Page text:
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January 30, 2006 – Kodak announced its fifth straight quarterly loss this morning, the third quarterly loss since its new CEO, Antonio Perez, took over in June of 2005. Kodak cited "restructuring charges, tax benefits and cumulative effect of an accounting change" while switching their focus from film to digital technology as the overall reasons for the loss.
The silver lining that Kodak CEO Perez pointed out in a statement is that the successful fourth quarter in digital imaging reflected the new way that Kodak will be managed in 2006. Perez reminds those watching that "Kodak is now more than halfway through our transformation," and that Kodak "will be expanding the margins of our digital business, now that we’ve amassed the scale necessary to be a market force."
Kodak’s five year restructuring plan involves a complete shift in their core business from film to digital imaging. Overall digital imaging sales went up 45% to $2.67 billion. Digital imaging now makes up 54 percent of Kodak’s total 2005 revenue and, according to Kodak, this is "the first time in the company’s history that digital revenue exceeded traditional."
Kodak’s quarterly profit did grow by $243 million, even though that growth was negatively offset by the $283 million Kodak had to pay in an after tax restructuring cost settlement with the IRS. Film sales declining at a higher than expected percentage also dampened Kodak’s digital growth progress; film industry sales declined 21% to $1.51 billion. The company’s net loss was $52 billion or $0.18/share, up slightly from the $59 million and $0.20/share loss in Q3 2005.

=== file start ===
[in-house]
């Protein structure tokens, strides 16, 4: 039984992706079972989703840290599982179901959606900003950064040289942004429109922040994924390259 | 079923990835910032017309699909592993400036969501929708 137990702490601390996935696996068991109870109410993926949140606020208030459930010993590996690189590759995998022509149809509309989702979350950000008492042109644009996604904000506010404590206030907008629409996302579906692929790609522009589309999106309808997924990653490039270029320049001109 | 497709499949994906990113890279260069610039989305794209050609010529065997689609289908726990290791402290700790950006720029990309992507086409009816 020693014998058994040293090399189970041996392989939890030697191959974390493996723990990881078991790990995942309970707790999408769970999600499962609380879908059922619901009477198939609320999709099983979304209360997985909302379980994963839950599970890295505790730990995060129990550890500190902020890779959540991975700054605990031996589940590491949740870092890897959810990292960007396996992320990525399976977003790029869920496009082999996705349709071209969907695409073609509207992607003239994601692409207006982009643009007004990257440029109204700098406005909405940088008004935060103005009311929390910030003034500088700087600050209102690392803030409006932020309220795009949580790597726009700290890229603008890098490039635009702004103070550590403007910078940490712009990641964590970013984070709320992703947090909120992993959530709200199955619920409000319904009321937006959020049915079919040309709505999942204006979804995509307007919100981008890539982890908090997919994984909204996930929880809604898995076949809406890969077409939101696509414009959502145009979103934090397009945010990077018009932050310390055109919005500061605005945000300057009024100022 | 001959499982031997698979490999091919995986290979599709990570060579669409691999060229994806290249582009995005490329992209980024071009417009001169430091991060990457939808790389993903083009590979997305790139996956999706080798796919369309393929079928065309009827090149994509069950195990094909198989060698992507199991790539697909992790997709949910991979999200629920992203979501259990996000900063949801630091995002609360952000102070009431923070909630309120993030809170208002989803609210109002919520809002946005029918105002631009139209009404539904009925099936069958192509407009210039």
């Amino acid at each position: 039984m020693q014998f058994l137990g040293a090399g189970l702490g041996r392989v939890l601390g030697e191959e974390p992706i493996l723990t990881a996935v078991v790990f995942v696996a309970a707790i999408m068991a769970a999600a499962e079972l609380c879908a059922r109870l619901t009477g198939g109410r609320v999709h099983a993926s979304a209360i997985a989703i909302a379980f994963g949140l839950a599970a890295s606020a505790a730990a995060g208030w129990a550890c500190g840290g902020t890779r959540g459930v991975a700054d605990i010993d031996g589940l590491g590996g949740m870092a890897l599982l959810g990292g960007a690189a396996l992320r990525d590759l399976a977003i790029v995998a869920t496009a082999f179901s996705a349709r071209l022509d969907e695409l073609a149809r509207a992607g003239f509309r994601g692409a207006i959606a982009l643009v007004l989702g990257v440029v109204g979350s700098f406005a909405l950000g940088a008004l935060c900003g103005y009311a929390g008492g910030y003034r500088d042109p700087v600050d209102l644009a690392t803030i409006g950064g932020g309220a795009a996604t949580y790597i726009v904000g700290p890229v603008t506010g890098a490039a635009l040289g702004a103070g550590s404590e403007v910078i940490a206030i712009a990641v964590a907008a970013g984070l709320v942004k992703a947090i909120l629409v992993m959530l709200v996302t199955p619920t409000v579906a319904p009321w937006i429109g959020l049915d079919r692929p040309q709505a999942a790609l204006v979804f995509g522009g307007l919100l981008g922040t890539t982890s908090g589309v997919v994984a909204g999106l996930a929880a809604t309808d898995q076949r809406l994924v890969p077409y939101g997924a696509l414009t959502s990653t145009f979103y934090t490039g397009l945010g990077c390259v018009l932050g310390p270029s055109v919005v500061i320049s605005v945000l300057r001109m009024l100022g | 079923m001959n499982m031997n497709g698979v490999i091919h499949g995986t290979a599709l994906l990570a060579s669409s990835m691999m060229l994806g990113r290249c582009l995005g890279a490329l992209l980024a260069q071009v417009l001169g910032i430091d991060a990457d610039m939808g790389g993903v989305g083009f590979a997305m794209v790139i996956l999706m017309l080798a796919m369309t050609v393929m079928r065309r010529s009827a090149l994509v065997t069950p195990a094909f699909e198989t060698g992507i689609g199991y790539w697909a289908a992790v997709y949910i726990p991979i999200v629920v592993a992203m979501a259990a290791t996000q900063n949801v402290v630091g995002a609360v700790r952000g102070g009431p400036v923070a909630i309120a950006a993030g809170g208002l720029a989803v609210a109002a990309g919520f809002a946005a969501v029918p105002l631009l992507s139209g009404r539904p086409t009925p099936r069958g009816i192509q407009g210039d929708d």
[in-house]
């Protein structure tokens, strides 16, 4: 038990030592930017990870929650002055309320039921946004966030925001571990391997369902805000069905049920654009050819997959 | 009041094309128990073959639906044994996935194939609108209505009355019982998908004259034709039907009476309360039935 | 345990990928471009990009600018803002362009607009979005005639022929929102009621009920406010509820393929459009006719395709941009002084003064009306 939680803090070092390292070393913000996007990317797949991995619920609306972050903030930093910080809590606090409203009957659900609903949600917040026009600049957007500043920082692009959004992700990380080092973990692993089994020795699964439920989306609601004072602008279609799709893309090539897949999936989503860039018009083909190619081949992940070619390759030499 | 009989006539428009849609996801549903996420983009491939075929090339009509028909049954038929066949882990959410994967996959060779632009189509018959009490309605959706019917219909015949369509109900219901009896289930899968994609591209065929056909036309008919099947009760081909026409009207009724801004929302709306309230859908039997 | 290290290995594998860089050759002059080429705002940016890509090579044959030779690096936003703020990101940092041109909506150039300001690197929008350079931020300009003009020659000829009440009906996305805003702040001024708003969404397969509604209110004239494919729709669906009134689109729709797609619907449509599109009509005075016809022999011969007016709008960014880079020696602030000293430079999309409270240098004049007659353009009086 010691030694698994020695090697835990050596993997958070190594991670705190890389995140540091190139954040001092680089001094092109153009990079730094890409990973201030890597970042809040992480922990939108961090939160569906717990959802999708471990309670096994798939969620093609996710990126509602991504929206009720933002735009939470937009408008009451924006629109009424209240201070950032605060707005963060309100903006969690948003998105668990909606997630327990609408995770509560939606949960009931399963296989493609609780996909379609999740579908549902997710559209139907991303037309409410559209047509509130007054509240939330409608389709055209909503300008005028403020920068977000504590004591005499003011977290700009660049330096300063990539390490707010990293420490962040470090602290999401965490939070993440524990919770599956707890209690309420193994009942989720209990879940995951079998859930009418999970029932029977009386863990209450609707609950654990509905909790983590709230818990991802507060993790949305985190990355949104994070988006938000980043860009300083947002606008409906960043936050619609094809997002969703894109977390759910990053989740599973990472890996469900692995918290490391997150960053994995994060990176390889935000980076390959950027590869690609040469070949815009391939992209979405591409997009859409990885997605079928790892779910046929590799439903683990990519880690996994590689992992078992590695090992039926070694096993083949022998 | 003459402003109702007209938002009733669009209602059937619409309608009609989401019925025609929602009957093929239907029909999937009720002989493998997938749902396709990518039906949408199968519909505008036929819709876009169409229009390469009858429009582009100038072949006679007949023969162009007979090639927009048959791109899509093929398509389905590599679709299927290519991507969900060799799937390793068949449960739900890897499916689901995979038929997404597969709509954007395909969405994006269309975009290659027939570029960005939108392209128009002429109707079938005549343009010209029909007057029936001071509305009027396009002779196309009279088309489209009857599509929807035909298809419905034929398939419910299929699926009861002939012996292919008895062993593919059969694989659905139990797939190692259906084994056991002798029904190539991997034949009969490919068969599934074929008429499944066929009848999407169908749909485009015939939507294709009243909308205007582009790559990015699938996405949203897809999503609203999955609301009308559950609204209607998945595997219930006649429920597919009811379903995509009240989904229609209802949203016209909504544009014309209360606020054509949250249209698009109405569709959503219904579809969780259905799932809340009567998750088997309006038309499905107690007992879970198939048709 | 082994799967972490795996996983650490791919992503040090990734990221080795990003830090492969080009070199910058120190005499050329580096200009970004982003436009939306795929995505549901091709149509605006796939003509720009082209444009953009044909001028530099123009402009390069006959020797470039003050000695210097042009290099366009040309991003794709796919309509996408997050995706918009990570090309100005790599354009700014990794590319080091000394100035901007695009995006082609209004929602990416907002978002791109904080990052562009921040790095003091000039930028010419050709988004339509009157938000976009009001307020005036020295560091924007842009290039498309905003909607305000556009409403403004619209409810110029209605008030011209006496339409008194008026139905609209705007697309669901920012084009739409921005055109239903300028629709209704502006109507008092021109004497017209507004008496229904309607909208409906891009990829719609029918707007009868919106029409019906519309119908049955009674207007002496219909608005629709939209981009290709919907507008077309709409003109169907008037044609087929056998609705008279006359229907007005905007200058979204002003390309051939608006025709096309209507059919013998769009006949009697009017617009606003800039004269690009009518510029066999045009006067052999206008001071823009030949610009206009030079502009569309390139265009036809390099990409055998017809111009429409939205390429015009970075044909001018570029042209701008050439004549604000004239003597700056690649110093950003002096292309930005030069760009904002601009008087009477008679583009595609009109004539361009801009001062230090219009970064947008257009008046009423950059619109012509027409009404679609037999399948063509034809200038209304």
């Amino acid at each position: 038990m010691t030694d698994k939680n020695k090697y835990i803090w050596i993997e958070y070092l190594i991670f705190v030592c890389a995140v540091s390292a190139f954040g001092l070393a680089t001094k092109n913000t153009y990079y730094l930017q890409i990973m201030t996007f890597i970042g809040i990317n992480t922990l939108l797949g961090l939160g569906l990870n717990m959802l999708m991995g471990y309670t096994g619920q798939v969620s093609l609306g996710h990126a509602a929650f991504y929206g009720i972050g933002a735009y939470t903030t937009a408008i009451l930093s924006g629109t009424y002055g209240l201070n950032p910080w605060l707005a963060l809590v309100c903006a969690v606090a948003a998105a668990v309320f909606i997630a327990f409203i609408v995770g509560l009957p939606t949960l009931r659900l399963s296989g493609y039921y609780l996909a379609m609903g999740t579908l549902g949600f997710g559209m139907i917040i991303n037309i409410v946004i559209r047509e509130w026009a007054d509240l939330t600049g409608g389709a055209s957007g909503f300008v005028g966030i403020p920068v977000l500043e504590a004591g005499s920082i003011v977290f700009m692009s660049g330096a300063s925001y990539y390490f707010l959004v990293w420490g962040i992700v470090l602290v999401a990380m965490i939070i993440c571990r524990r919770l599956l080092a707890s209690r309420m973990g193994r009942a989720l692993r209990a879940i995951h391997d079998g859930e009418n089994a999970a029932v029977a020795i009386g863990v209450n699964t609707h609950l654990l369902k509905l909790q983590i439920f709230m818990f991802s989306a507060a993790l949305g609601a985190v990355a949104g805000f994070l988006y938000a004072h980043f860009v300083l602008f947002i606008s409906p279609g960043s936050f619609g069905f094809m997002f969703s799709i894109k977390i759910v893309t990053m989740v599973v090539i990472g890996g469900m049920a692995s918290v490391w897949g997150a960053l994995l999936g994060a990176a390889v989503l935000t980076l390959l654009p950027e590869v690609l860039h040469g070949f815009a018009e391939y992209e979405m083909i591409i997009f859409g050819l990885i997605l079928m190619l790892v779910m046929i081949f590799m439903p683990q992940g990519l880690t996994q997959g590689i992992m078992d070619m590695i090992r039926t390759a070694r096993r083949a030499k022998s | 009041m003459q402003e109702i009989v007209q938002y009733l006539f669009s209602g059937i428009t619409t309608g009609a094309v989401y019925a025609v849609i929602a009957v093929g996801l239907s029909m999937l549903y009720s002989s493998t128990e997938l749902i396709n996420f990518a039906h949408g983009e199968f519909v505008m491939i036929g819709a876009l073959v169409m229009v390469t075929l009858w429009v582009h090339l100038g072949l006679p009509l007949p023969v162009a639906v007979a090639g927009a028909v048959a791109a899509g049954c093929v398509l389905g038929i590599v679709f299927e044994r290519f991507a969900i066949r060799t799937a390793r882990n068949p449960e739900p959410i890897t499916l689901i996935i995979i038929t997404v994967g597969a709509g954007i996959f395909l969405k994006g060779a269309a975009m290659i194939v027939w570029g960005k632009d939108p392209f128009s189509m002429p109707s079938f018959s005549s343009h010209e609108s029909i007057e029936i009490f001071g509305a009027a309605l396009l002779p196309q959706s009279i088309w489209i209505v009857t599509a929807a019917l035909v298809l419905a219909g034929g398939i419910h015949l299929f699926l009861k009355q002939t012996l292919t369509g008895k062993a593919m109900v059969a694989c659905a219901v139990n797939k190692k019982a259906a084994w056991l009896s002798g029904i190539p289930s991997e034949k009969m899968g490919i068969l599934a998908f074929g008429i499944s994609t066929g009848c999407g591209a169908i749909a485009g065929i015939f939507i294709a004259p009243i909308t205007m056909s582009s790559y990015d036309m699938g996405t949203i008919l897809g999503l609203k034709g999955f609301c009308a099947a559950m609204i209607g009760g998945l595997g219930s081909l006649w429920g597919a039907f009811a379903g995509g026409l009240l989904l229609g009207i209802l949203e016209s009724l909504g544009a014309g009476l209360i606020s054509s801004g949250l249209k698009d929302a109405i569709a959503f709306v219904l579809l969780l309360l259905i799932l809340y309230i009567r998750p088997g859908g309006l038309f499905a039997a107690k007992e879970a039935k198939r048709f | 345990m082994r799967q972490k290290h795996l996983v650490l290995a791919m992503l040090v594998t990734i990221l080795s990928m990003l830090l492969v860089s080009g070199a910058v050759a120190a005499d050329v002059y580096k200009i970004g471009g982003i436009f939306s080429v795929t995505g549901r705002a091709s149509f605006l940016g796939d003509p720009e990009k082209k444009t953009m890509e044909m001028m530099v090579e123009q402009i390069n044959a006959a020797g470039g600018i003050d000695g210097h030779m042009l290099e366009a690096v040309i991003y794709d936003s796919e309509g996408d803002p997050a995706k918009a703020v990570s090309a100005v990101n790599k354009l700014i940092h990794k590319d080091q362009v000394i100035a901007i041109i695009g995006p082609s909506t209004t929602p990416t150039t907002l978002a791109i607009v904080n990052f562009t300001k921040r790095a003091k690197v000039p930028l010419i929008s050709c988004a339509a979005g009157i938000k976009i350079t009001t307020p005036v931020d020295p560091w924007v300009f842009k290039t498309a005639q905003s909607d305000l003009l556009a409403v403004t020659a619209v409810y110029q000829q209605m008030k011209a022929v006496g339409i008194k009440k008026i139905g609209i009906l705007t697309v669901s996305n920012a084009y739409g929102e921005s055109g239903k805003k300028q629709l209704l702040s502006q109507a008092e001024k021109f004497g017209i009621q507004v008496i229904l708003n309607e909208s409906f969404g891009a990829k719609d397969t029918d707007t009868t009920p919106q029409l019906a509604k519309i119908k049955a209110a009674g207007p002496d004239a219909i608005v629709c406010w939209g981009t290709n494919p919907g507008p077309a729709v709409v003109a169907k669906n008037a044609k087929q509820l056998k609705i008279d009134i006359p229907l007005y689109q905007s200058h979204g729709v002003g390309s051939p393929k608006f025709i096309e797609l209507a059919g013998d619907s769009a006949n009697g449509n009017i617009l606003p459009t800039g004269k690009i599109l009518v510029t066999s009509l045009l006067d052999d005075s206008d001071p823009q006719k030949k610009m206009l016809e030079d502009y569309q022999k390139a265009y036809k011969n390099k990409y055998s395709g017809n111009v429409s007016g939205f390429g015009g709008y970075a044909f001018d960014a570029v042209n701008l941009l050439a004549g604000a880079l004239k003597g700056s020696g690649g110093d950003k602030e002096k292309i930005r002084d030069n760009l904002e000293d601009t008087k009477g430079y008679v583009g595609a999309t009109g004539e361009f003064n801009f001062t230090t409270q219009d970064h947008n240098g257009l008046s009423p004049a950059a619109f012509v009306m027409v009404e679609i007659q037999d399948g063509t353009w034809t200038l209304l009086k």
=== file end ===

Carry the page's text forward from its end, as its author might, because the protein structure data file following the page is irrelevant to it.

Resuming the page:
When it comes to the digital camera market, however, Kodak is strengthening steadily. In 2005 there was a 95% increase in the sale of Kodak EasyShare printer docks, a 41% increase in "consumer digital capture sales" (digital cameras included), a 23% increase in Kodak Picture Maker kiosks and a 65% increase in "home printing products and ink jet media." Total digital imaging sales, which these segments fall under, rose 45 percent with an increase from $1.85 billion to $2.674 billion in revenue. Total sales rose 12 percent to $4.197 billion from only $3.76 billion in Q4 2004.
Kodak also announced today that its Chief Financial Officer and Executive Vice President since 2000, Robert Brust, plans to retire once his contract expires in January 2007. Kodak is voicing this as a planned retirement, rather than a forced one due to their financial problems. Brust had already served 31 years at General Electric and is now 62.
Concurrent with this announcement, Kodak officially announced that a search for Brust’s replacement will be conducted by executive staffing service Heidrick & Struggles. They indicated that they will be searching both within and outside the company for talent, and want to leave plenty of time to "find and groom" Brust’s successor before his departure.
Kodak expects that 80% of their revenue should come from digital imaging by 2008 and surge to $17 billion. Overall revenues for 2005 were $14.268 billion. They were at $13.52 billion in 2004.